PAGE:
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Questionable arguments on the Cuban detainee issue

Published: Sep 03, 2013

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Dear Editor,

According to one dictionary, a fallacy is a mistake and a logical fallacy is a mistake in reasoning. Some Bahamians have failed to make one iota of sense in their position on the Cuban detainee crisis.

After Free National Movement (FNM) Leader Dr. Hubert Minnis alleged that five Cuban detainees were abused by the guards at the Carmichael Road Detention Centre in May, Minister of Foreign Affairs and Immigration Fred Mitchell called on him to apologize for siding with outsiders against The Bahamas. Instead of focusing solely on the shocking and disturbing allegations, the good minister engaged in an argumentum ad hominem by placing Minnis and the FNM in his cross hairs.

I understand that a particular radio talk show host, who is a known Progressive Liberal Party (PLP) supporter, along with his listening audience who is no doubt in the PLP’s corner, had a field day lambasting Minnis. There are some Bahamians who have rationalized what allegedly occurred to the Cuban detainees at the hands of Bahamian guards by saying that Cubans are treated much worse in their homeland by the Castro regime. According to them, why are these Cubans making all this hoopla over a beating they allegedly received at the detention center when they are systematically tortured and killed by Fidel Castro?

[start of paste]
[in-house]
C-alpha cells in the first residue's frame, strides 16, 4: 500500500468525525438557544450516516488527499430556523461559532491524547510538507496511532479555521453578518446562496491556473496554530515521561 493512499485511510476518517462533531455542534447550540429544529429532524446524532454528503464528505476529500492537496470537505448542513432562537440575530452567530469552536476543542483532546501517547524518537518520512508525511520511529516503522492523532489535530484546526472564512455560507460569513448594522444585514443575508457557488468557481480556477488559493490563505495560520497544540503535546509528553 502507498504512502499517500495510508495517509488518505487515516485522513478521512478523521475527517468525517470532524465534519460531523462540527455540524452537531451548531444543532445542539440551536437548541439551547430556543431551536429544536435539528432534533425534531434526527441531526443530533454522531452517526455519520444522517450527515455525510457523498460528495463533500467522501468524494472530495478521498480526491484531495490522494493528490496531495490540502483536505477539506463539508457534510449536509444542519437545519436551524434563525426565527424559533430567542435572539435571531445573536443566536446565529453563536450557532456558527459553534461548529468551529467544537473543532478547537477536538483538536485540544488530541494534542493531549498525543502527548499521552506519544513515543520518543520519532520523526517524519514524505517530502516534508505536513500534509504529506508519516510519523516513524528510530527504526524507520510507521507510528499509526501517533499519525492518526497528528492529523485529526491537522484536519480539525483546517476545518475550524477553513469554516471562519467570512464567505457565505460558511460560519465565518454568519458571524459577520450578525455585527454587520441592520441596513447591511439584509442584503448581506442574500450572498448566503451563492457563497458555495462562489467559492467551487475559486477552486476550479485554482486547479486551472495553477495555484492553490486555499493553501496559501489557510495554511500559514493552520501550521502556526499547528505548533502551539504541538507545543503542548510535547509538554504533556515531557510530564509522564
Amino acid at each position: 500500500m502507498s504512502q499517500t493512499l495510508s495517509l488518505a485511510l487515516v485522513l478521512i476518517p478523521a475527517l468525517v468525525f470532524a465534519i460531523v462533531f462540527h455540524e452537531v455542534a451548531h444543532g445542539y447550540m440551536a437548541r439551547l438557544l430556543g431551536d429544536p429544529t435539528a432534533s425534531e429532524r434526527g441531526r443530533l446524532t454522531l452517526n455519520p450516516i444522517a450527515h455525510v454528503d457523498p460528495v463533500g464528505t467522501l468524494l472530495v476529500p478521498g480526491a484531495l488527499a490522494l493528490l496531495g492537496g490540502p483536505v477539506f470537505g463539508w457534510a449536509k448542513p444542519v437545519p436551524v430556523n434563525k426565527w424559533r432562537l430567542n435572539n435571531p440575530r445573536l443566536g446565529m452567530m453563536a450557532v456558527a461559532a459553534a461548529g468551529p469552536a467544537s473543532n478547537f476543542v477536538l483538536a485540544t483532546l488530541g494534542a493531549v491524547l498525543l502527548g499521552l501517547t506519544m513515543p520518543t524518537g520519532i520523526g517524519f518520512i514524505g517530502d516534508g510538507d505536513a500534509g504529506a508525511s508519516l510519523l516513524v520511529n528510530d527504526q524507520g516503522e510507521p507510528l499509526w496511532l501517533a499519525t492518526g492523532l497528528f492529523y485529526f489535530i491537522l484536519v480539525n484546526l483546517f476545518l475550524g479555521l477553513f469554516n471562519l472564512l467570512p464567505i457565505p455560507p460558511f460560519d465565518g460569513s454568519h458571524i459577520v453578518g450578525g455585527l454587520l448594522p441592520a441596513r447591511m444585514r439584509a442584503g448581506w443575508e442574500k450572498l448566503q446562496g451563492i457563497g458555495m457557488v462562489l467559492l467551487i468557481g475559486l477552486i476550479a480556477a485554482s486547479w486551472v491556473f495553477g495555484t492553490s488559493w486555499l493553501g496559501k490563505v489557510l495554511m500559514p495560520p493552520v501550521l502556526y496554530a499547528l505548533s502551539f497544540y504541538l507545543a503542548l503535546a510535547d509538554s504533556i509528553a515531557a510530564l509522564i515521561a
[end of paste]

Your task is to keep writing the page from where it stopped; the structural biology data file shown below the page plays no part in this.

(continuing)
Some of these folks have also pointed out that no matter what U.S. troops are accused of doing in a foreign country, the U.S. government and the Americans give their men the benefit of the doubt by standing behind them. I beg to differ. A U.S. military jury recently sentenced Army Staff Sgt. Robert Bales to life in prison without the chance for parole for murdering 16 Afghans in 2012. Rather than rally to Bales’ side, the U.S. government punished him for his wrongdoing. It didn’t seek to cover up his wrong, to rationalize it or to quantify it.

That the communist government of Cuba has an horrendous human rights record cannot be denied by anyone, including the Cuban protest group Democracy Movement. Cuban non-conformists are tortured, arbitrarily imprisoned and murdered by the Castro regime. Moreover, freedom of expression and opposition activities are suppressed. The same thing can be said of China, North Korea and Russia. Informed persons are well aware of what goes on in Castro’s Cuba. But this should not be used as an excuse to salve our guilty conscience or to rationalize away what had allegedly transpired at the detention center with the Cuban immigrants. To do so would be to quantify evil.

No person in their right mind expects much of the Castro regime as it relates to humanitarian laws and human rights. After all, Cuba is ruled by a communist dictatorship regime which promotes the incoherent belief system of atheism. Due to the fact that all human beings have an innate desire for freedom, it comes as no surprise that the Castro brothers have resorted to using brute force in order to keep a firm grip on the reins of power.

The Bahamas is a constitutional, parliamentary democracy. Our democracy is among the healthiest and most vibrant in the entire world. Human rights are respected in this country. It is for these reasons that I don’t expect any Bahamian or foreigner to be abused or for them to have their human rights violated by the state. I expect more of The Bahamian people and their government. Therefore, to compare Cuba with The Bahamas is like comparing apples and oranges. And to justify what allegedly happened to the Cuban detainees by alluding to the atrocities that are committed by the Castro brothers is a logical fallacy.

– Kevin Evans

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